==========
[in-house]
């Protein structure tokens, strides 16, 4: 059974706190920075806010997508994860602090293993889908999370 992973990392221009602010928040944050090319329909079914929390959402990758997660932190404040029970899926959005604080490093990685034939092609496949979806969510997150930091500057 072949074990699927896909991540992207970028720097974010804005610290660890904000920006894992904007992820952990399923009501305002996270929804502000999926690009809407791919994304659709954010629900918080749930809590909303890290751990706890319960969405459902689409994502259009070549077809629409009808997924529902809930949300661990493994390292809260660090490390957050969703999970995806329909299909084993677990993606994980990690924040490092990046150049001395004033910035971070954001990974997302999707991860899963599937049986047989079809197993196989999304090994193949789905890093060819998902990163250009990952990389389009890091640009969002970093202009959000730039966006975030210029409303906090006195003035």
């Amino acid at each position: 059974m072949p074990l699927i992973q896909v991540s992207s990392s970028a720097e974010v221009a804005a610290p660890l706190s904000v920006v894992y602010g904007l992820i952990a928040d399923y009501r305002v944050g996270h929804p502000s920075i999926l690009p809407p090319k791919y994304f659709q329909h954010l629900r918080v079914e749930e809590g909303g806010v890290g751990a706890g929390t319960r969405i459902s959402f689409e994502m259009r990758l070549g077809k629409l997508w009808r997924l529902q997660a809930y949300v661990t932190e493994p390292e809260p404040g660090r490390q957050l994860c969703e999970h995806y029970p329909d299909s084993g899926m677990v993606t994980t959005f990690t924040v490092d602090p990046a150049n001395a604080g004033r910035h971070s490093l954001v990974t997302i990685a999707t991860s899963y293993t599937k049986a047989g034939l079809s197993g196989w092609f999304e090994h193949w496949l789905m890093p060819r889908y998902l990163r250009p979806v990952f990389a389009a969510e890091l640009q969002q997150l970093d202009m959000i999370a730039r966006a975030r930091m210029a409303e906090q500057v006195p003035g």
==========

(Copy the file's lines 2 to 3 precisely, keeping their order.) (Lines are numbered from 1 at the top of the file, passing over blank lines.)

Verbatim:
């Protein structure tokens, strides 16, 4: 059974706190920075806010997508994860602090293993889908999370 992973990392221009602010928040944050090319329909079914929390959402990758997660932190404040029970899926959005604080490093990685034939092609496949979806969510997150930091500057 072949074990699927896909991540992207970028720097974010804005610290660890904000920006894992904007992820952990399923009501305002996270929804502000999926690009809407791919994304659709954010629900918080749930809590909303890290751990706890319960969405459902689409994502259009070549077809629409009808997924529902809930949300661990493994390292809260660090490390957050969703999970995806329909299909084993677990993606994980990690924040490092990046150049001395004033910035971070954001990974997302999707991860899963599937049986047989079809197993196989999304090994193949789905890093060819998902990163250009990952990389389009890091640009969002970093202009959000730039966006975030210029409303906090006195003035």
């Amino acid at each position: 059974m072949p074990l699927i992973q896909v991540s992207s990392s970028a720097e974010v221009a804005a610290p660890l706190s904000v920006v894992y602010g904007l992820i952990a928040d399923y009501r305002v944050g996270h929804p502000s920075i999926l690009p809407p090319k791919y994304f659709q329909h954010l629900r918080v079914e749930e809590g909303g806010v890290g751990a706890g929390t319960r969405i459902s959402f689409e994502m259009r990758l070549g077809k629409l997508w009808r997924l529902q997660a809930y949300v661990t932190e493994p390292e809260p404040g660090r490390q957050l994860c969703e999970h995806y029970p329909d299909s084993g899926m677990v993606t994980t959005f990690t924040v490092d602090p990046a150049n001395a604080g004033r910035h971070s490093l954001v990974t997302i990685a999707t991860s899963y293993t599937k049986a047989g034939l079809s197993g196989w092609f999304e090994h193949w496949l789905m890093p060819r889908y998902l990163r250009p979806v990952f990389a389009a969510e890091l640009q969002q997150l970093d202009m959000i999370a730039r966006a975030r930091m210029a409303e906090q500057v006195p003035g």